In Memoriam Sonic Youth: Part II. “Bad Moon Rising”

Sonic Youth - "Bad Moon Rising"
Sonic Youth – “Bad Moon Rising”

I always thought that this album was a strange way, of sorts, to follow up something like “Confusion is Sex.” But I think where that album captured the live energy of the band, this one captures them in the studio conceiving of an actual “album” album.

The fact that all of the songs blend together the way that they do is no mistake, it was a way for the band to make smoother transitions between songs when they were performed live. This was all in a bid to do away with 5 minute tuning sessions in between songs, as they didn’t have an arsenal of guitars on hand at this point in their careers, so these transitions were created to allow Lee or Thurston a few seconds to tune for the next song. The result of this is an album that is linked, obviously, harmonically and melodically as well as in timbre and mood.

I know that it sounds cheesy or stupid or whatever to foist the extramusical jargon onto an album, but I’m going to do it anyway. This album has always felt like Autumn to me. Yes, of course the cover has a lot to do with it, but there is a coldness on this album that isn’t on their debut full-length. The songs are languid, they wander (not in a bad way, by any means), the band is not afraid to have some cleaner guitar sounds. You can definitely hear them moving towards the songs on “Evol” and “Sister” a lot, especially on a track like “I Love Her All The Time,” a song that starts off innocently enough with Thurston floating out the lyrics with some percussion and bass backdrop underneath minimal guitar sounds, strings bent and echoing off into the distance. It isn’t very long before they are off and running into a wall of noise and (I assume) drumstick-wedged-under-guitar-strings type maneuvers.

But the songs here are better shaped than the ones that appear on “Confusion is Sex.” Where they came up with one idea for each of those songs, this album finds them needing to come up with significantly more material and to find interesting ways to get into and out of those ideas. I think that this is maybe the most important album for Sonic Youth as a group of people developing a writing process. It finds a nice balance between free and fixed forms.

For me, I can’t remember when it was that I first heard this album, or where I was when I was listening to it. I think that that must mean that I came to it a bit later. I do remember, however, that upon hearing it I did not immediately get into it. I didn’t immediately “get” it. I was of the mind that “there’s nothing catchy on this one” (I’m hearing myself say that in a whiny voice. I’m sure that if I said that or though that that I would say or think it in a whiny voice). I wanted the action of “Inhuman” and the noise of “Confusion is Next.” Now that I’m (significantly) older I can truly appreciate how good this album actually is.

I think that one of the reasons that I found it difficult to get into this album initially is that I couldn’t figure out which songs were which. Because they all blended together I couldn’t figure out what part that I remembered came from what song. Obviously, that is all pretty meaningless to me now. Who cares where the songs begin and end? It’s best to listen to an album all the way through anyway.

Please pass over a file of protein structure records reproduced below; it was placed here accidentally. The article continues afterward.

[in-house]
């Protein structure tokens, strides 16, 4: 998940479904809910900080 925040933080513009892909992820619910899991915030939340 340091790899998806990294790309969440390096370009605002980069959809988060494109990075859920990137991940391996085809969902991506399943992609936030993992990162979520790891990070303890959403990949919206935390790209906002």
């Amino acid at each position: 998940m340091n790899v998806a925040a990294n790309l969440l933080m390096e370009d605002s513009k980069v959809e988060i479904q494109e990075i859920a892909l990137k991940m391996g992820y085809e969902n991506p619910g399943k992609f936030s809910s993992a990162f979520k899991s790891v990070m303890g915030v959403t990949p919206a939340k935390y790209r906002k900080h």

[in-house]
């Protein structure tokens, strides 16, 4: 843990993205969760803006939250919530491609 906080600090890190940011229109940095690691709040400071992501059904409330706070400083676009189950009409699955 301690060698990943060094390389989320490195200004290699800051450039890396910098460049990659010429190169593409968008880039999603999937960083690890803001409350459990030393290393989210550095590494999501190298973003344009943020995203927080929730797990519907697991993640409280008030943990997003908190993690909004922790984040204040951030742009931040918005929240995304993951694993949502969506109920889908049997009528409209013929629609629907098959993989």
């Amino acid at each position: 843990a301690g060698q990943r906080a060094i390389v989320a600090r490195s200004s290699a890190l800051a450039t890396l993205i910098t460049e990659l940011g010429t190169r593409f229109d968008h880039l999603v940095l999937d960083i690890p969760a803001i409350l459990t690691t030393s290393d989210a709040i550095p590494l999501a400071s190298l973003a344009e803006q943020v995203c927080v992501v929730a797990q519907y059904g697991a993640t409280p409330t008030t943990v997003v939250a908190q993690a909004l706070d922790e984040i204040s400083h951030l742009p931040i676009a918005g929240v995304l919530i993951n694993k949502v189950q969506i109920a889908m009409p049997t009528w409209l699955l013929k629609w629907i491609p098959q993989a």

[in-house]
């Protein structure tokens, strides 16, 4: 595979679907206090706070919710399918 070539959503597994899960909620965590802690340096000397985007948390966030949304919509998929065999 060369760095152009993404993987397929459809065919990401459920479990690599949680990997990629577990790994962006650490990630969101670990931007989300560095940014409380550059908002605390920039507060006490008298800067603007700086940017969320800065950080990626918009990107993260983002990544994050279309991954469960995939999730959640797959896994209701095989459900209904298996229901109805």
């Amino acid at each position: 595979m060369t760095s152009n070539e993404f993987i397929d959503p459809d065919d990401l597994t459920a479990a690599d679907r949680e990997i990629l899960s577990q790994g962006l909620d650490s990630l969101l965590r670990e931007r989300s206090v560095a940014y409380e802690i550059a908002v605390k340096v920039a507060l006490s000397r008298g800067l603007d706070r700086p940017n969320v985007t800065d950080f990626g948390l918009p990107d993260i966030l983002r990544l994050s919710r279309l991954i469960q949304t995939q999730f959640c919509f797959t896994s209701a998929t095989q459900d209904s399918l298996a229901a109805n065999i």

The 2nd side of the album is broken up a little bit more and has some more experimental (that’s a relative term. So when saying that something that Sonic Youth is doing is “more experimental” is saying something). “Justice is Might” slowly comes together, pulling itself up and staggering into form, the lazy guitar and vocal pulled through time by Bob Bert’s solid, uptempo drumming. That one doesn’t hang around too long, and we still have some equally spacey tracks like “Echo Canyon” and “Satan is Boring.”

The star of the show, though, is “Death Valley ’69.” In my mind it’s their first “hit.” It’s really just a classic Sonic Youth song. Thurston and Lydia Lunch (who is from my hometown) lazily sing over top of each other while the band focuses their energy on maintaining a fantastic amount of tension for extended periods before all is lost in a scratchy howl from Lunch.

Fast-forwarding to now, 2013, I started thinking about what all of this meant from an analysis perspective, what with the linking of the songs and the guitar tunings as sort of symbolizing the modulations from track to track if we are to think of the first several songs as really parts of one larger song. I started doing some initial transcriptions of the opening, and taking a post-tonal approach to it just to see what is going on, if I can. What I am finding is that it isn’t as complex as it sounds, but it’s definitely weird. Weird is good. Weird gives me something to look into, a coil to unwind. The thing is is that I have so many things that I want to look at and that I have started or half-finished that I can’t take on any more extra projects. The sketches that I have down for this album though have all the notes that I need to pick up exactly where I left off whenever I am ready and able to pick it up again.

So, in short, this album went from being something that took me a long time to get into when I was (much) younger, to something that I still listen to today and realize that there is more to it than meets the ear. The next album, though, is when things really start to get good.

One thought on “In Memoriam Sonic Youth: Part II. “Bad Moon Rising””

Discuss